flyingacrossamerica.jpgOne of the things I love about General Aviation is the great community of pilots. The pilot community is also very active on the Internet as represented by the long yet not exhaustive list of blogs on my blogroll. Two bloggers that I read often, Jason Schappert of m0a.com and Vincent Lambercy of PlasticPilot.net are organizing a cross-country flight in a Cessna 150. When I say cross-country I mean a real cross-country flight not your typical 50NM plus local cross-country.

One year from today they will fuel up Jason's trusty Cessna 150, N512R, and depart from Daytona Beach, FL and fly a yet undetermined route to Catalina Island, CA and back. The two pilots are estimating the trip, with some leisurely stops, will take approximately 70 hours of flight time over a three-week period. They will surely be discussing this trip on their blogs listed above but also on the website dedicated to this journey - FlyingAcrossAmerica.com.

Their reason for making this flight is to spread the word about the benefits of General Aviation. A message that needs to be spread now more than ever before. They are looking for financial and non-financial support for this flight and details can be found on the Support Us section of their website. They estimate the cost of this venture will be approximately $15,000. Any extra donations over the amount needed to cover their expenses will be donated to an aviation-oriented charity.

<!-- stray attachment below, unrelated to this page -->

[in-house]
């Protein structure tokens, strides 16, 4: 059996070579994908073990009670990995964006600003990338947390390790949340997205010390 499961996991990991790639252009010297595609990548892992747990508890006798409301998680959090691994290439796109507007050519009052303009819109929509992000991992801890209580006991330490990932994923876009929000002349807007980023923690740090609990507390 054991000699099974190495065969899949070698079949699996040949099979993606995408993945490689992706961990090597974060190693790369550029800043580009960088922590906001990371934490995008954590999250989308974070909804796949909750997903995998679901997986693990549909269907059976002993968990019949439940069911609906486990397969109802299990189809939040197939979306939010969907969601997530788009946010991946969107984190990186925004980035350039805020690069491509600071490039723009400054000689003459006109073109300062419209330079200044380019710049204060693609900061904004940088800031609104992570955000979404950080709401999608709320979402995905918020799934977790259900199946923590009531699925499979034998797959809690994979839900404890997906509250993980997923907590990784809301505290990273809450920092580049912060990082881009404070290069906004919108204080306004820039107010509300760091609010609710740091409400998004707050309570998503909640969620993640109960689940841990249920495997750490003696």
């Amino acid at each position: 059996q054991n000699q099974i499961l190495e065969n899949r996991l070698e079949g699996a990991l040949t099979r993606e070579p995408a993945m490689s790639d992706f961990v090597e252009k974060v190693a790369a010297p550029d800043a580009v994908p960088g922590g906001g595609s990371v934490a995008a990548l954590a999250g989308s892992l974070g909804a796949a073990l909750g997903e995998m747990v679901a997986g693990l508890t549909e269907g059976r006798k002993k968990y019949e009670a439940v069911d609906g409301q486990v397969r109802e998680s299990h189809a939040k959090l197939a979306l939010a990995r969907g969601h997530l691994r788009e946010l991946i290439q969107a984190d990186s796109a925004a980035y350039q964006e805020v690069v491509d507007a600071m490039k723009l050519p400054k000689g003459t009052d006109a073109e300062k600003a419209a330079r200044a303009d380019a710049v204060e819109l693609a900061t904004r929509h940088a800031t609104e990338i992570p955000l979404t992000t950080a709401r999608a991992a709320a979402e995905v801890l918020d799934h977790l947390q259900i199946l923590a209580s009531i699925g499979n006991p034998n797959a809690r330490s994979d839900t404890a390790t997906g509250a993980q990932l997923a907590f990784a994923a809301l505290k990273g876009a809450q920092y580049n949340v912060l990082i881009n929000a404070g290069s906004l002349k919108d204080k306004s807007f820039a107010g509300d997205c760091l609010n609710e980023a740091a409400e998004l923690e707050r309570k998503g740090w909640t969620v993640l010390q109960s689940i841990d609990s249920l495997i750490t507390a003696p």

I look forward to following their updates as the plane this trip then following them once the trip begins.


Posted at Jun 18, 6:14 PM | Post Category: Aviation Adventures, Aviation on the Web | Comments (1) | Save & Share This Story

June 16, 2009

Quest for the Best $100 Hamburger

yelp.jpgAs a regular participant of user review site Yelp, I decided to create a list of my $100 Hamburger experiences. I have added a Yelp $100 Hamburger badge to the right-hand column of my Blog where you will be able to see the seven reviews I have made thus far. For my non-pilot readers, $100 Hamburger is the term used by pilots when they fly to a airport to enjoy a fly-in or on airport restaurant.

John F. Purner publishes a book, The $100 Hamburger, which has cataloged and rated favorite fly-in restaurants nationwide. Earlier this year Purner released his list of Top Ten $100 Hamburgers of 2009. I have had the chance to personally check-out three of the top ten representative. I felt Cincinnati's Sky Galley and Rick's Boatyard in Indianapolis were worthy members of the Top Ten list.